3D Displays

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Recommendations

There are two specific 3D display models that are recommended. Choosing a particular model depends on the factors described below, as well as availability.

Notes:

  • these recommendations are somewhat intertwined with the 3D Glasses discussion elsewhere on this wiki.
  • these recommendations are based on systems the IQ-station community has direct experience with.

Recommendations:

  • LG 55-LM6200 is a very strong contender as an FPR passive stereo system. This is the display that the Indiana University AVL now uses in their "reference-build" system.
  • Panasonic TCPPxxVT25 Plasma is an excellent flat panel display. It has minimal ghosting. It is active-stereo with IR communication, so care must be taken to avoid interference with conjoined IR technologies.


3D Display Technologies

It was the introduction of consumer-level (aka COTS) 3D Displays in 2006 that was the primary catalyst that made it reasonable to construct a VR display affordable to small research efforts.

Since the introduction in 2006 of Active-stereo DLP TVs from Samsung and Mitsubishi, there have been a multitude of products released, using a wide variety of technologies. Not all of these consumer-3D technologies work well as VR displays however. Thus here we will sort out the advantages, disadvantages and disqualificating features of each.

Features to evaluate include active vs. passive stereo, auto-stereo, DLP vs. LCD vs. plasma technologies, and more.

Method of Stereoscopic presentation

The two primary methods of presenting separate views to each eye (Stereoscopy) are frequently referred to as Active and Passive stereo. These names refer to the need (or not) for active electronics contained within the eye-glasses used to separate the left and right views. A third technology uses thin barriers placed at the screen to direct the left and right views in particular directions, allowing users to position their eyes such that no glasses are required for the stereoscopic pair. This glasses-free technology is referred to as auto-stereo displays. A fourth method of presenting stereo that certainly falls into the realm of low-cost is the color-filter based method referred to as Anaglyphic stereo. Anaglyphic stereo is still useful in a pinch, but is not recommended as a technology for daily 3D viewing.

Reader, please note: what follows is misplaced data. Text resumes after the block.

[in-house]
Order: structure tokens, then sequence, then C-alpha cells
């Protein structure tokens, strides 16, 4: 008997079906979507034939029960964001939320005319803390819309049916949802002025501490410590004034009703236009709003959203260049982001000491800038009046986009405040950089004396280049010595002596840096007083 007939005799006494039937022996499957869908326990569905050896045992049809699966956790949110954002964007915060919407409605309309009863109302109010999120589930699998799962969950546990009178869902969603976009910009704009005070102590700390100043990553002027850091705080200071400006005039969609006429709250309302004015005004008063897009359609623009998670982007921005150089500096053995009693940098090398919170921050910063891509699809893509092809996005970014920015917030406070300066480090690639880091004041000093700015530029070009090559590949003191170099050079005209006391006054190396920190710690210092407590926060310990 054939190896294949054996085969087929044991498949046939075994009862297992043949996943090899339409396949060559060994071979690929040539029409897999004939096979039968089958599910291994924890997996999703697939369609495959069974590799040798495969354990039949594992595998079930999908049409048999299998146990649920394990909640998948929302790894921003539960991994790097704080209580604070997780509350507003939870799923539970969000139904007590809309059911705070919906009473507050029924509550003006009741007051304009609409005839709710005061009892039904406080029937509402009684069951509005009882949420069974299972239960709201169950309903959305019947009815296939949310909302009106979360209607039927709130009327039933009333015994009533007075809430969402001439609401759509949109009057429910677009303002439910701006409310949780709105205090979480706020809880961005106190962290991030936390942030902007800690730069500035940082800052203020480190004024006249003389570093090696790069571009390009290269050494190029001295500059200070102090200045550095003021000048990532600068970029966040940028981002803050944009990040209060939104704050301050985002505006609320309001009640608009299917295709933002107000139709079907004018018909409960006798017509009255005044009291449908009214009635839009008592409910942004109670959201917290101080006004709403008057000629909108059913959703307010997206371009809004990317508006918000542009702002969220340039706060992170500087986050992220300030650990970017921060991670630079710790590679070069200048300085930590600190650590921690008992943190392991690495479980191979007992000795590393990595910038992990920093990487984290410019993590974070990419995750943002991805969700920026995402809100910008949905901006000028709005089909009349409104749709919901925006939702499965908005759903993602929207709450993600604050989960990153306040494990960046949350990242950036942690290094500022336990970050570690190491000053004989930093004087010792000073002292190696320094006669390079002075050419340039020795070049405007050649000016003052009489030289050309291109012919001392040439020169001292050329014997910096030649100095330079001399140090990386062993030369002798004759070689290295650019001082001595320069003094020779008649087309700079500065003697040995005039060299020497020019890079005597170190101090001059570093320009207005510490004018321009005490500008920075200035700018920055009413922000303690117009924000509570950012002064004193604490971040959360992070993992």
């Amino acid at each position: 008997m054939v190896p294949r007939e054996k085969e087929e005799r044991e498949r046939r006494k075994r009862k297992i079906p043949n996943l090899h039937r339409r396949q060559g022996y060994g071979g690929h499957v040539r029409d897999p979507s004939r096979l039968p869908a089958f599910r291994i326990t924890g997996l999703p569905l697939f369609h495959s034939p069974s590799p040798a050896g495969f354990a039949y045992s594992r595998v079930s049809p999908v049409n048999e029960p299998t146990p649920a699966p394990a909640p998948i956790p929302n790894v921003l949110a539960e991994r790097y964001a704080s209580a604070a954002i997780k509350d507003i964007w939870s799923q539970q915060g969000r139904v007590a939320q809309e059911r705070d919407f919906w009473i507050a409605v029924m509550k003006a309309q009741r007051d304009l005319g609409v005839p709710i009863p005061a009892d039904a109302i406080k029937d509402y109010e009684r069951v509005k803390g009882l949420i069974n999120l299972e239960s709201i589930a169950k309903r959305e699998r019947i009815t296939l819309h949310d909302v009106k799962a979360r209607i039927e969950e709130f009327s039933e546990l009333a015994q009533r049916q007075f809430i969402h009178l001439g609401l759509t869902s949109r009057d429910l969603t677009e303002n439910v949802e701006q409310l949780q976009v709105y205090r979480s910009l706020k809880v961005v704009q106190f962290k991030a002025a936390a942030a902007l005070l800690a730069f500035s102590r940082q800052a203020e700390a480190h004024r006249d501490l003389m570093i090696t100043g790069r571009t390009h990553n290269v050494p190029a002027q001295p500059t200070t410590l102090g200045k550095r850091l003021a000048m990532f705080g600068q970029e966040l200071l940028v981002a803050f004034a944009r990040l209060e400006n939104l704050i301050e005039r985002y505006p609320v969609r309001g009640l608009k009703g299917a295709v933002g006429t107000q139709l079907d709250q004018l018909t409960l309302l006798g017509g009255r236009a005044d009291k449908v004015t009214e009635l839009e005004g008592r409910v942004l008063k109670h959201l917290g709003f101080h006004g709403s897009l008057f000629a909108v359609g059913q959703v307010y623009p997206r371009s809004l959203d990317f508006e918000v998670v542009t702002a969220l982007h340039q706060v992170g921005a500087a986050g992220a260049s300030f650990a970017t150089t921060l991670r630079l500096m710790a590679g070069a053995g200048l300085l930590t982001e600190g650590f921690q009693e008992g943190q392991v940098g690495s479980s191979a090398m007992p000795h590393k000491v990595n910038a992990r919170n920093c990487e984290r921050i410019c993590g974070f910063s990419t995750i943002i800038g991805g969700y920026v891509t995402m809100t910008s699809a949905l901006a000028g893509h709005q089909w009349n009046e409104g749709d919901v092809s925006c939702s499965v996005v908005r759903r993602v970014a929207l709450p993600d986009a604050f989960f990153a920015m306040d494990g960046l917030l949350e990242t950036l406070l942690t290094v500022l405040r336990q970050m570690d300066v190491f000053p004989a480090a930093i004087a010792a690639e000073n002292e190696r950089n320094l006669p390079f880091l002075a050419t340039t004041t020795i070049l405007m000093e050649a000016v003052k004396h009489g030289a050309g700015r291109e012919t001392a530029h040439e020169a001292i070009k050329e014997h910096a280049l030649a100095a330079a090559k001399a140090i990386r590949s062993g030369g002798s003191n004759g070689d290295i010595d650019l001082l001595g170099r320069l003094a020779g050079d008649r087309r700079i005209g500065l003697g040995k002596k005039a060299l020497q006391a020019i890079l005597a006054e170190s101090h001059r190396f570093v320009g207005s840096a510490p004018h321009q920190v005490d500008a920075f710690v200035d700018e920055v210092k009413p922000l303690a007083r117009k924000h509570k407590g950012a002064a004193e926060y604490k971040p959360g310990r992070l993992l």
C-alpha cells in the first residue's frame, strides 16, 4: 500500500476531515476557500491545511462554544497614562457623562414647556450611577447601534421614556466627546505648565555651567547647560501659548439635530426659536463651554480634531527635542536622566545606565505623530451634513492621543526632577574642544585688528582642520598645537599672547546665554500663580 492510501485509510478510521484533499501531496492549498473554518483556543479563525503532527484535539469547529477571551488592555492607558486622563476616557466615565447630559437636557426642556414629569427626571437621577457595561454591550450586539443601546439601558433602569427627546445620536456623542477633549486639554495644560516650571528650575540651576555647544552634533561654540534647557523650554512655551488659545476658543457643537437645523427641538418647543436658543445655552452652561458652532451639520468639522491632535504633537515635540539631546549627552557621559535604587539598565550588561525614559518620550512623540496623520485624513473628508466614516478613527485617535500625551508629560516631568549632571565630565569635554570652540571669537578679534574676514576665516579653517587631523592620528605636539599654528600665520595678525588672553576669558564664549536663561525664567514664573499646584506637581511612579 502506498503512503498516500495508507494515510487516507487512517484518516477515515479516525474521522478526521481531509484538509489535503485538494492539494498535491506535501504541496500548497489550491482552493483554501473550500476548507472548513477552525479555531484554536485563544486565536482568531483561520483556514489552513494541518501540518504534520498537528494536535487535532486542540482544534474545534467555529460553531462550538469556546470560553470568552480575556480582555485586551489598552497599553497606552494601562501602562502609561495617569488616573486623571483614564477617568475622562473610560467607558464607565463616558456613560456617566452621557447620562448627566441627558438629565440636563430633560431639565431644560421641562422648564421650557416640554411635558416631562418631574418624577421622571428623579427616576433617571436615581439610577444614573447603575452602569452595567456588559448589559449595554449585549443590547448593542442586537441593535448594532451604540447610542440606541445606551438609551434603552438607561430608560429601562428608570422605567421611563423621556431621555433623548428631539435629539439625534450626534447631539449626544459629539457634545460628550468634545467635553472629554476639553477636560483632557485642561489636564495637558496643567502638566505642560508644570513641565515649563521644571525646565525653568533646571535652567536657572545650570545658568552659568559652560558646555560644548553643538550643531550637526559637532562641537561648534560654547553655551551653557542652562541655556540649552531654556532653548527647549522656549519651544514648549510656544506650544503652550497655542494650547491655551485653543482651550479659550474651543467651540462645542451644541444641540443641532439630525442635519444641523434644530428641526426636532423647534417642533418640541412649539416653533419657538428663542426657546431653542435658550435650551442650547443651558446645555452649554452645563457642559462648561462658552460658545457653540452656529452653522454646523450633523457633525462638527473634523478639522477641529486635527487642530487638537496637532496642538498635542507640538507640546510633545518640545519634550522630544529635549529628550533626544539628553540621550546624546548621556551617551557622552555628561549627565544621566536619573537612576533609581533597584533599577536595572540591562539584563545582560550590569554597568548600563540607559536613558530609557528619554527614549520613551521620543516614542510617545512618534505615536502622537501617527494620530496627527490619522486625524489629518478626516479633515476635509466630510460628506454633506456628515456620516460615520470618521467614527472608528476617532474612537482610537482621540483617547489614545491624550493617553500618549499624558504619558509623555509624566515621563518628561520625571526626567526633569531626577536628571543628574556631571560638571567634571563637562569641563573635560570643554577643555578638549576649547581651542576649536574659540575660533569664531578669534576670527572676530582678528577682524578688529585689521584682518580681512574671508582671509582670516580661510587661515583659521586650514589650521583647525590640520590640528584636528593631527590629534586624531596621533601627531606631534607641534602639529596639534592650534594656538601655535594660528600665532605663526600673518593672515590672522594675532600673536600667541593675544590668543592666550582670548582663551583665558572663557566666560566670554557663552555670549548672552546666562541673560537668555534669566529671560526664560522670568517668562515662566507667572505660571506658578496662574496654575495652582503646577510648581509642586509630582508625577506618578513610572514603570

Active Stereo

Systems using active stereo glasses have long been the mainstay of the virtual reality (and indeed scientific visualization) community. For many years, the company StereoGraphics sold a line of glasses known as "CrystalEyes". These glasses were used in CAVE-style VR systems throughout the world. There are now many manufacturers of 3D Active viewing glasses, including many of the television manufacturers.

Pros of Active Stereo

  • Higher frequency displays may render full-resolution

Cons of Active Stereo

  • Systems using infrared (IR) to transmit signal to glasses can interfere with IR of tracking systems and remote controls
  • More expensive
  • More fragile
  • Require battery replacement (or recharging)

Passive Stereo

Passive stereo systems have become the standard for theatre 3D presentations, and are growing in use for home 3D systems. Passive stereo works by multiplexing a stereoscopic pair of images through some form of light filter. The glasses then use simple optical filters to allow only the image for the desired eye to pass through the view. Light polarization is the technique typically employed by consumer 3DTVs. The other common form is the use of color filters. Color filters can range from the simple red/blue (anaglyphic) style to the more sophisticated Infitec multi-hue method.

Because polarized-light is used in most public theater 3D systems, passive 3DTV's are frequently marketed as "Cinema-style" 3D. However, the method of transmitting polarized-light passive stereo differs between theater and home. In the theater, the left & right images are shown simultaneously, allowing each image to be presented in full resolution. On a 3DTV, a technology called Film-type Pattern Retarder (FPR) is used, which dedicates alternating rows (or sometimes columns) to one eye or the other — thus reducing the physical resolution by half. (However, some experiments on perception suggest that the existence of redundant information in the two images leads to a result that is not as poor as 50% resolution.)